Aug 05

South Oxfordshire District Council Increase Disabled Facilities Grant


If you or a loved one is living with a disability, it’s important that every care is taken to make sure the bathroom is easily accessible and safe to use. Whether that means creating half height shower doors or installing bath lifts, these bathroom adaptations help make everyday living as comfortable as possible.

And while we take pride in providing an affordable service, you could be entitled to even more support if you live in the South Oxfordshire area, as disabled and vulnerable residents can now apply for larger grants to make their homes safer.

South Oxfordshire District Council has increased the maximum amount payable by £20,000. While it has sat at £30,000, it has now gone up to £50,000 through its Housing Assistance Grants and Loans policy.

So what exactly is the Disabled Facilities Grant? In essence, this is government funding that supporting disabled people to live in their own homes, thereby reducing the need for hospital admissions and residential care.

The grant is for home renovations and adaptations, such as installing bath lifts or walk-in power baths, shower seating or bidet toilet seats—the extent of the renovations depends on your individual needs.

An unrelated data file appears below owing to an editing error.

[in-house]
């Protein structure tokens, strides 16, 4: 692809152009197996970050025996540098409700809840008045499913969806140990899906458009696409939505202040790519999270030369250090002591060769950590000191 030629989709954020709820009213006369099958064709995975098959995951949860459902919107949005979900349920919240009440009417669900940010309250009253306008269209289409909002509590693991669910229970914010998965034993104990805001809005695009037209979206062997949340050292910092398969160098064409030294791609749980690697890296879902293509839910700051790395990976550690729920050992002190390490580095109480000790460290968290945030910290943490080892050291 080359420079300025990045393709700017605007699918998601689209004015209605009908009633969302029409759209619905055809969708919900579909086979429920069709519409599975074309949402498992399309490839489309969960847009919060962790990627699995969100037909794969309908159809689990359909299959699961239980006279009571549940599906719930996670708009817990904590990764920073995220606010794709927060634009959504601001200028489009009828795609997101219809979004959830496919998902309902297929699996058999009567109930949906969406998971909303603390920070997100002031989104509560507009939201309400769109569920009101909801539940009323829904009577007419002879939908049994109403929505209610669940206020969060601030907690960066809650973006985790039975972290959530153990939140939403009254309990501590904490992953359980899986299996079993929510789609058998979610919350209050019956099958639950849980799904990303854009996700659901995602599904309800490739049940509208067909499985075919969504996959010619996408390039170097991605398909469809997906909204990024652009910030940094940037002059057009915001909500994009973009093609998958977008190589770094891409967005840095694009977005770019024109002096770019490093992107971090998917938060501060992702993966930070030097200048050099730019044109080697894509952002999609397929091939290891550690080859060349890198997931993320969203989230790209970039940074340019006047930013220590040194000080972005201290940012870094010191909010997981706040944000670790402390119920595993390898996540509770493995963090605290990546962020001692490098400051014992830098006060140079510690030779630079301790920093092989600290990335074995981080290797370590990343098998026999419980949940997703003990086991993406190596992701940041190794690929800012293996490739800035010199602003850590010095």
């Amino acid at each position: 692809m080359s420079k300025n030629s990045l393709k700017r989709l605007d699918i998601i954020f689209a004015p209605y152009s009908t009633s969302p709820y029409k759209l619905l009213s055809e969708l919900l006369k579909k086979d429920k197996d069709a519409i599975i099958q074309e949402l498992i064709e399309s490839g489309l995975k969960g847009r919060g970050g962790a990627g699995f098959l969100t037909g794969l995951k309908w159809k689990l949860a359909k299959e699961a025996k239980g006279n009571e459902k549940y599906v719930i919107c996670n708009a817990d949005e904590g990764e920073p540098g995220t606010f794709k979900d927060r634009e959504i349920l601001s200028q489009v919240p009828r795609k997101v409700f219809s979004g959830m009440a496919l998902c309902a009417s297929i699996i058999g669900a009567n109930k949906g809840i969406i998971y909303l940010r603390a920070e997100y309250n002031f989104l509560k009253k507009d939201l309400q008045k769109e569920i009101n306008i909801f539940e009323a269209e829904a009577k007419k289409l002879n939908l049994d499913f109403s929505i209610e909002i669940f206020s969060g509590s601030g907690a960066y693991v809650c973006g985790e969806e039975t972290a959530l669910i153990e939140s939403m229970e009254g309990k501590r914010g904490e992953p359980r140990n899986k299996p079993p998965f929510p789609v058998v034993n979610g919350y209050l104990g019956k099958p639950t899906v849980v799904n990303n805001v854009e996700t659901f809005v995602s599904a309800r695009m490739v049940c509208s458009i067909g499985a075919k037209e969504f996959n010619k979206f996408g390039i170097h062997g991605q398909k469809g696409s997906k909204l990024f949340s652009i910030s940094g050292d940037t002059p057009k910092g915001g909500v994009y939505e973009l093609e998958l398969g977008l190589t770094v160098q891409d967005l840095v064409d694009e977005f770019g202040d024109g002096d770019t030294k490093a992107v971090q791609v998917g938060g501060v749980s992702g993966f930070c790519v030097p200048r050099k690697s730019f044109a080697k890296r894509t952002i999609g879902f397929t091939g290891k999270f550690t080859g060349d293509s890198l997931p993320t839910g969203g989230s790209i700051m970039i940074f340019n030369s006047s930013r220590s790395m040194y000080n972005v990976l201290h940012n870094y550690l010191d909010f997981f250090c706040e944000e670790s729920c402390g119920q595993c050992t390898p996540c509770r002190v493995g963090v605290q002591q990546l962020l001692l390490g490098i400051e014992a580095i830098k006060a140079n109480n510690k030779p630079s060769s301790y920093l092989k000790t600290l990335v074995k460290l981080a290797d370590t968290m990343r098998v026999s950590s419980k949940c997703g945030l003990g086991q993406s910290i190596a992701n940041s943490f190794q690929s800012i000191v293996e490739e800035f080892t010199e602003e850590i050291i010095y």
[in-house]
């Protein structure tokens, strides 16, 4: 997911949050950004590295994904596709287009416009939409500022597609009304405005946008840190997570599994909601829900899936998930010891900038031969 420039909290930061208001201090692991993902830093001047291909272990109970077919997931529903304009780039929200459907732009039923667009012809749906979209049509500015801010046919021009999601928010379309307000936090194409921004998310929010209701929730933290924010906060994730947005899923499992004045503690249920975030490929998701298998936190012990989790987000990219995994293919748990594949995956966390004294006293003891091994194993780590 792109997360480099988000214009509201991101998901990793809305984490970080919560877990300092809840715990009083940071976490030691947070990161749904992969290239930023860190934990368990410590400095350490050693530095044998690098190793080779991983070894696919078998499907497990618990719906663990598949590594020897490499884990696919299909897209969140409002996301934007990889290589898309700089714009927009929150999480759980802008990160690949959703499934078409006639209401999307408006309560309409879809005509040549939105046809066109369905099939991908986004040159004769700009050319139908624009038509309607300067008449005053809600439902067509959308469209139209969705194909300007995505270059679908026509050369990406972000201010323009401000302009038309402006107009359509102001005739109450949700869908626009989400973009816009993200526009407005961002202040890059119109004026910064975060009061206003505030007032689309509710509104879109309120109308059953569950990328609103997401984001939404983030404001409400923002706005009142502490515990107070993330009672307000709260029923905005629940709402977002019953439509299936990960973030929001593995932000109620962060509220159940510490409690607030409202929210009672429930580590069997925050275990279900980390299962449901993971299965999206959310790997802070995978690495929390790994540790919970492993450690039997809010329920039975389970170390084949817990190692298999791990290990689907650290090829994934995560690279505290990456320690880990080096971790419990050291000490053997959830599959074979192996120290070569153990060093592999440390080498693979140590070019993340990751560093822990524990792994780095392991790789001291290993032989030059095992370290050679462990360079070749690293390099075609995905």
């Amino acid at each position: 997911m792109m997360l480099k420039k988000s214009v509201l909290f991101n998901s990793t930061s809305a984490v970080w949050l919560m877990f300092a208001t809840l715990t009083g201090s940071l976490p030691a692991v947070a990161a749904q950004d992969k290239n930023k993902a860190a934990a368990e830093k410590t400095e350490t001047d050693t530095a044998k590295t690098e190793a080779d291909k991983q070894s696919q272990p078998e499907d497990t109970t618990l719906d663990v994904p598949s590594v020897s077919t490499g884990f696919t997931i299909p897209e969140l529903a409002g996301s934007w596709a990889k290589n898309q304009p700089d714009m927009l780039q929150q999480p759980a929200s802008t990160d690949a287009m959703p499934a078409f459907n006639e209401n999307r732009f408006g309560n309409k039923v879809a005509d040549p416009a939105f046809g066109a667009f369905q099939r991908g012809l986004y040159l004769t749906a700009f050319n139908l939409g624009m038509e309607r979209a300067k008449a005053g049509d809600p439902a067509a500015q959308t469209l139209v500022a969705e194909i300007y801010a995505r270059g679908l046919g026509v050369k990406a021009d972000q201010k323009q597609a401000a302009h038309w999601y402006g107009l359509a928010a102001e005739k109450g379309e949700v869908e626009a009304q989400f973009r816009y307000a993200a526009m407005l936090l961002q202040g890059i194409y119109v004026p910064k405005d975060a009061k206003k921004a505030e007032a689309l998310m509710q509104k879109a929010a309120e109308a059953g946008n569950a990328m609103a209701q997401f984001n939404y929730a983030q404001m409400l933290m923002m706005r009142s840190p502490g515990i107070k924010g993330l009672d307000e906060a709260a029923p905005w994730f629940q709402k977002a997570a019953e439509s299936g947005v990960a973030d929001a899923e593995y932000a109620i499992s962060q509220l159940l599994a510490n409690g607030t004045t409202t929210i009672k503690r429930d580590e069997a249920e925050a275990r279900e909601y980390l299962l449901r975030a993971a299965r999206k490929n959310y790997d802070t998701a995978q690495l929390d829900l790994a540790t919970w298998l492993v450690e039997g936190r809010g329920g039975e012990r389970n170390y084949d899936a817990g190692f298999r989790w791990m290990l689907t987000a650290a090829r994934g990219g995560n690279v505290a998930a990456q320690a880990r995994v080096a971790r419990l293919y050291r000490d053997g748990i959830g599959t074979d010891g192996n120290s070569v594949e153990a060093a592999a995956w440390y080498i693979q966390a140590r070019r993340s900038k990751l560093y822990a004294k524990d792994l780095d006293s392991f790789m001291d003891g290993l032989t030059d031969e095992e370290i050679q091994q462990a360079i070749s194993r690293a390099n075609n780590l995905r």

You’ll be paid either in instalments as the work on your home progresses or in full when the work is finished, and it’s completely separate to any disability benefits you already get or may be entitled to. The government website sets out further details on the Disabled Facilities Grant.

As part of the new system, there are also grants available for people living with dementia.

If you’re looking to renovate or adapt your home, we’re here to help you find the right bathroom and make the changes as easy and affordable as possible.


Jubilee shower bath
Aug 01

Bathrooms For Elderly Relatives


When our elderly relatives can safely and easily use the bathroom on their own, it allows them to age in place, and with dignity. Our seniors might not be registered as disabled, but we all have difficulties as we get older, so designing safe and accessible bathrooms are key to improving their quality of life and granting them independent living.

Slips and falls are the leading cause of accidents in the home, and the bathroom can present a perfect storm of risks. The motions of getting up and down, stepping in and out of bathtubs and showers, bending over at the sink, can be hazardous for anyone, especially the elderly. There are many ways we can improve our homes to make them more accessible.

We have some tips to help our loved elderly relatives retain their independence.


1. Install lever taps

A lever tap means less difficulty for the elderly than having to twist and turn traditional taps. There are so many different styles to choose from, even including foot-operated taps.


2. Get a sprayer attachment for your shower-head